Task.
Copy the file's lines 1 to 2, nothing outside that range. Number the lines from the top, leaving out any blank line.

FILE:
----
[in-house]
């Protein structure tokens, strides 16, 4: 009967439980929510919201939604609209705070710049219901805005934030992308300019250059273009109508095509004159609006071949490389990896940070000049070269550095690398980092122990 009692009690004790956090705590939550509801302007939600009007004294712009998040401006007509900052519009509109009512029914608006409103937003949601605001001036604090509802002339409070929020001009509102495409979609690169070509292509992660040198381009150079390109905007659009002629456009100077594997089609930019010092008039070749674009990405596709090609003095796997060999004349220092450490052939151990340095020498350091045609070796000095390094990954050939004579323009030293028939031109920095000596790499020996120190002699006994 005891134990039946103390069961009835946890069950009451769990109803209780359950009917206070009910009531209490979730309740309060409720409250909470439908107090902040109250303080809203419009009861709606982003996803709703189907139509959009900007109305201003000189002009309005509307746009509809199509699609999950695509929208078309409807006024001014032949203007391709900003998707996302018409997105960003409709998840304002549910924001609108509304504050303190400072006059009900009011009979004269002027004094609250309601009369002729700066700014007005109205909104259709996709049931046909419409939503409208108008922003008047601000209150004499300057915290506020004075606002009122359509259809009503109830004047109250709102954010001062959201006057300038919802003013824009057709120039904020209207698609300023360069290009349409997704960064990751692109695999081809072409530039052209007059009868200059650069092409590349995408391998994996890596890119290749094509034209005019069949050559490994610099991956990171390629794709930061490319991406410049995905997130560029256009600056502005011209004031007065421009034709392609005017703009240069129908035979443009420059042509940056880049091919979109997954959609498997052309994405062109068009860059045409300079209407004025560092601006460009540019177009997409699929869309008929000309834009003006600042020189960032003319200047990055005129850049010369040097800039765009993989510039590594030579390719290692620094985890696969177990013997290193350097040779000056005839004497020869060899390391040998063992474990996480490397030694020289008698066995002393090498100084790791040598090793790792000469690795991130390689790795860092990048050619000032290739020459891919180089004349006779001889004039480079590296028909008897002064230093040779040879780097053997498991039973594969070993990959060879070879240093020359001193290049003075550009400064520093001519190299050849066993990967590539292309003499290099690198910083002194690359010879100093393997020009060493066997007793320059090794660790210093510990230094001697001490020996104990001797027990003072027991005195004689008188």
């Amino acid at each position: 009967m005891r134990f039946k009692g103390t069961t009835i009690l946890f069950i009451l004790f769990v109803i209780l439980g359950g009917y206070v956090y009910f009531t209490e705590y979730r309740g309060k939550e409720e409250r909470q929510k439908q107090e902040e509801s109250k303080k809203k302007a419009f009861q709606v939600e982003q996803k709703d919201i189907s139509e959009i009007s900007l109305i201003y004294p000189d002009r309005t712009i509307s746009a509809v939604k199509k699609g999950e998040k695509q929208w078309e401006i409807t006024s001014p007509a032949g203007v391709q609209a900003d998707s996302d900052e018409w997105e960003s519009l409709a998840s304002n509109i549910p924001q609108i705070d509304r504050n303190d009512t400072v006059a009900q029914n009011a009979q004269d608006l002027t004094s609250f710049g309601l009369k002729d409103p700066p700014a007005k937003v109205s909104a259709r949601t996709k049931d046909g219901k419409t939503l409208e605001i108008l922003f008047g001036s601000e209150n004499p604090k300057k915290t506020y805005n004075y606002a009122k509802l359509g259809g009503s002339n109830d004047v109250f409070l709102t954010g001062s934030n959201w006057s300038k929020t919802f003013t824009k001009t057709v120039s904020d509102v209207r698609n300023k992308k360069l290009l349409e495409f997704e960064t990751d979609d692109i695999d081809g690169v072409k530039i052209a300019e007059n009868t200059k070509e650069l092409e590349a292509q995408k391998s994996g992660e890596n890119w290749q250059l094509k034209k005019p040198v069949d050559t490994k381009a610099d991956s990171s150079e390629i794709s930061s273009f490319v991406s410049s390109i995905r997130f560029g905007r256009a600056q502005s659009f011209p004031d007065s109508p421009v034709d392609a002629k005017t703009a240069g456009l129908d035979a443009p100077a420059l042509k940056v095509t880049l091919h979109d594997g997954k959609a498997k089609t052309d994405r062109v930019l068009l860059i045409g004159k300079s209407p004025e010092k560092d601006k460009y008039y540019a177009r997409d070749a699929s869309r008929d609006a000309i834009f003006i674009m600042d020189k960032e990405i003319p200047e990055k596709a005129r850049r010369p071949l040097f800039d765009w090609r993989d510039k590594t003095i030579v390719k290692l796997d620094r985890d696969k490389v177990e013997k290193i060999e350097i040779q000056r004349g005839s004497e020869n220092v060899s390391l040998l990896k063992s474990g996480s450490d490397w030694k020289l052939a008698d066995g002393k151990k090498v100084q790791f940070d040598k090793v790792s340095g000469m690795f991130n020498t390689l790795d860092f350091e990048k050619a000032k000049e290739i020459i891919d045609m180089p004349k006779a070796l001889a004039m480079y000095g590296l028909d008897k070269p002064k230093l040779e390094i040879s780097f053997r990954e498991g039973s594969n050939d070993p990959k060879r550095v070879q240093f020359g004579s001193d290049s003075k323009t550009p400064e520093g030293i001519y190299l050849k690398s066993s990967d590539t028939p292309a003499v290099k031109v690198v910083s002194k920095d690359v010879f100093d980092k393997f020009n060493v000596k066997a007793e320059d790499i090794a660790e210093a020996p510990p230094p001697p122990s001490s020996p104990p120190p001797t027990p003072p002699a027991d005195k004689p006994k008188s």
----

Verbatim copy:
[in-house]
């Protein structure tokens, strides 16, 4: 009967439980929510919201939604609209705070710049219901805005934030992308300019250059273009109508095509004159609006071949490389990896940070000049070269550095690398980092122990 009692009690004790956090705590939550509801302007939600009007004294712009998040401006007509900052519009509109009512029914608006409103937003949601605001001036604090509802002339409070929020001009509102495409979609690169070509292509992660040198381009150079390109905007659009002629456009100077594997089609930019010092008039070749674009990405596709090609003095796997060999004349220092450490052939151990340095020498350091045609070796000095390094990954050939004579323009030293028939031109920095000596790499020996120190002699006994 005891134990039946103390069961009835946890069950009451769990109803209780359950009917206070009910009531209490979730309740309060409720409250909470439908107090902040109250303080809203419009009861709606982003996803709703189907139509959009900007109305201003000189002009309005509307746009509809199509699609999950695509929208078309409807006024001014032949203007391709900003998707996302018409997105960003409709998840304002549910924001609108509304504050303190400072006059009900009011009979004269002027004094609250309601009369002729700066700014007005109205909104259709996709049931046909419409939503409208108008922003008047601000209150004499300057915290506020004075606002009122359509259809009503109830004047109250709102954010001062959201006057300038919802003013824009057709120039904020209207698609300023360069290009349409997704960064990751692109695999081809072409530039052209007059009868200059650069092409590349995408391998994996890596890119290749094509034209005019069949050559490994610099991956990171390629794709930061490319991406410049995905997130560029256009600056502005011209004031007065421009034709392609005017703009240069129908035979443009420059042509940056880049091919979109997954959609498997052309994405062109068009860059045409300079209407004025560092601006460009540019177009997409699929869309008929000309834009003006600042020189960032003319200047990055005129850049010369040097800039765009993989510039590594030579390719290692620094985890696969177990013997290193350097040779000056005839004497020869060899390391040998063992474990996480490397030694020289008698066995002393090498100084790791040598090793790792000469690795991130390689790795860092990048050619000032290739020459891919180089004349006779001889004039480079590296028909008897002064230093040779040879780097053997498991039973594969070993990959060879070879240093020359001193290049003075550009400064520093001519190299050849066993990967590539292309003499290099690198910083002194690359010879100093393997020009060493066997007793320059090794660790210093510990230094001697001490020996104990001797027990003072027991005195004689008188």